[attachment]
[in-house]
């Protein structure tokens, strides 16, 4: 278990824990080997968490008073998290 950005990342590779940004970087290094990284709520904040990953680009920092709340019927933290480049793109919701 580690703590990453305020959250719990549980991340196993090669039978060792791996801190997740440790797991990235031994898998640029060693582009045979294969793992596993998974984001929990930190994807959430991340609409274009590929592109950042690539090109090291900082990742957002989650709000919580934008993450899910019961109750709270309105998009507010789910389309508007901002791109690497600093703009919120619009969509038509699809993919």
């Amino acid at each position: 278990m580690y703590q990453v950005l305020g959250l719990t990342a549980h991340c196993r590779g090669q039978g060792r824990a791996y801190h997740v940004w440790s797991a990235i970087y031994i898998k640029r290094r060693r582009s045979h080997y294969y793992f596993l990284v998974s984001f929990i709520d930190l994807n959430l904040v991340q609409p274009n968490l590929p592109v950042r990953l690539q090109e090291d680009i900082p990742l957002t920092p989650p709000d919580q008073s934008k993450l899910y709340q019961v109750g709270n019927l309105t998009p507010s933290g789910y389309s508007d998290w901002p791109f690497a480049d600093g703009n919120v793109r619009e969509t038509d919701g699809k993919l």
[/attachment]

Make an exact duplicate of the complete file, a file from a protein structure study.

[in-house]
């Protein structure tokens, strides 16, 4: 278990824990080997968490008073998290 950005990342590779940004970087290094990284709520904040990953680009920092709340019927933290480049793109919701 580690703590990453305020959250719990549980991340196993090669039978060792791996801190997740440790797991990235031994898998640029060693582009045979294969793992596993998974984001929990930190994807959430991340609409274009590929592109950042690539090109090291900082990742957002989650709000919580934008993450899910019961109750709270309105998009507010789910389309508007901002791109690497600093703009919120619009969509038509699809993919």
């Amino acid at each position: 278990m580690y703590q990453v950005l305020g959250l719990t990342a549980h991340c196993r590779g090669q039978g060792r824990a791996y801190h997740v940004w440790s797991a990235i970087y031994i898998k640029r290094r060693r582009s045979h080997y294969y793992f596993l990284v998974s984001f929990i709520d930190l994807n959430l904040v991340q609409p274009n968490l590929p592109v950042r990953l690539q090109e090291d680009i900082p990742l957002t920092p989650p709000d919580q008073s934008k993450l899910y709340q019961v109750g709270n019927l309105t998009p507010s933290g789910y389309s508007d998290w901002p791109f690497a480049d600093g703009n919120v793109r619009e969509t038509d919701g699809k993919l």